The most difficult section of this piece involved 8th-note octave runs with both hands simultaneously––enough to give the page-turner a headache (THANK YOU KRISTIN). It is a terribly "haunting" segment, for the audiences ears & for the player's fingers.

After another rigorous element involving descending, arpeggiated diminished chords, the piece prepares its final descent with 4 suspending (and LOUD) chords. Naturally, they contain the notes B(b), A, C, & H (B). Before the final notes, Liszt writes in a small variation of the theme with soft strings, bringing to life the power of the last progression: a Bb pedal tone w/ several strange chords layered on top. If you haven't figured it out, strange is the name of the game with this piece. 

I am very happy I had the opportunity to perform both of those pieces for a delightful audience. There were family members, friends, mentors, teachers, and others from the community who came to hear me play. "Thank you" is not enough, especially considering all of the help & wisdom I have received in the last decade from many of them.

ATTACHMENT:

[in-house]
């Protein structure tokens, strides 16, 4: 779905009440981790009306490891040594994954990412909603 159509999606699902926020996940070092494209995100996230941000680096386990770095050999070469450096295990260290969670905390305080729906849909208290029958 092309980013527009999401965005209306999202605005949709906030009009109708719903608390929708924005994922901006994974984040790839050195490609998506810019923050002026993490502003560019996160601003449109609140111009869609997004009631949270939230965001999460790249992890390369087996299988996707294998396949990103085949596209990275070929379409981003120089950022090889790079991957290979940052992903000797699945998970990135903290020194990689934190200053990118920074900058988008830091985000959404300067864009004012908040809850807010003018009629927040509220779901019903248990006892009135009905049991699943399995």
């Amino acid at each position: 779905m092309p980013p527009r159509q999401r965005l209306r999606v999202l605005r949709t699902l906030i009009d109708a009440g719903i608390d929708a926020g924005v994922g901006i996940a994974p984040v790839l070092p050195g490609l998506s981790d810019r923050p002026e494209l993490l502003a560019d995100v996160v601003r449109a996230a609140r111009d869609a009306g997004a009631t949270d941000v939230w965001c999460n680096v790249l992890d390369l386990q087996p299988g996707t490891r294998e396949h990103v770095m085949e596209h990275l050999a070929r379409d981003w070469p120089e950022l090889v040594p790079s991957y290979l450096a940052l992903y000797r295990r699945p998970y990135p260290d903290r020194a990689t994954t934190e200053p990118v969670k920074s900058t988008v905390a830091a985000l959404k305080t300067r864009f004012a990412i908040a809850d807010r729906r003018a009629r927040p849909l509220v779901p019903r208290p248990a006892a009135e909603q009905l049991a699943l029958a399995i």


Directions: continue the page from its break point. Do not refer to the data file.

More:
For those of you who might not be familiar with Holland, Pillar Church is a beautiful church located between Hope College & downtown with historic roots in the Reformed Church(RCA) and Christian Reformed Church(CRC). Now dual-affilated, the church is moving forward on a journey of reconciliation & renewal.

Click here if you are interested in learning about the Lauck organ!

Soli Deo Gloria

A New Domain

Aaron Goodyke

Well, it's official. I have a confirmed presence on the web!

You might ask: why?

I have been thinking about creating this site for about a year now. As I noted in the first post, it will be both "a marketing tool and a way of expression". I receive emails about playing for different events & phone calls from local companies that inquire about offering music at an event every week. By providing a concrete location where people might learn who I am & what I do, I will not simply be heard of "through the grapevine". It is also a good way to understand more about web design & management! 

It is my mission to share music with others. I do this in several contexts: performance, teaching, & in worship(and more!). This tool will enable me to reach a larger audience and provide some background information, sample recordings, and visuals of what is happening in my life. 

I will be posting things from time-to-time––reflections, thoughts, and updates on where I am in life. Maybe some big life questions. After all, Einstein did say "Learn from yesterday, live for today, HOPE for tomorrow. The important thing is not to stop questioning". (Yes––that is part of my email signature)

I hope you find what you are looking for on this website. Feel free to leave comments, suggestions, or questions in the Contact Form!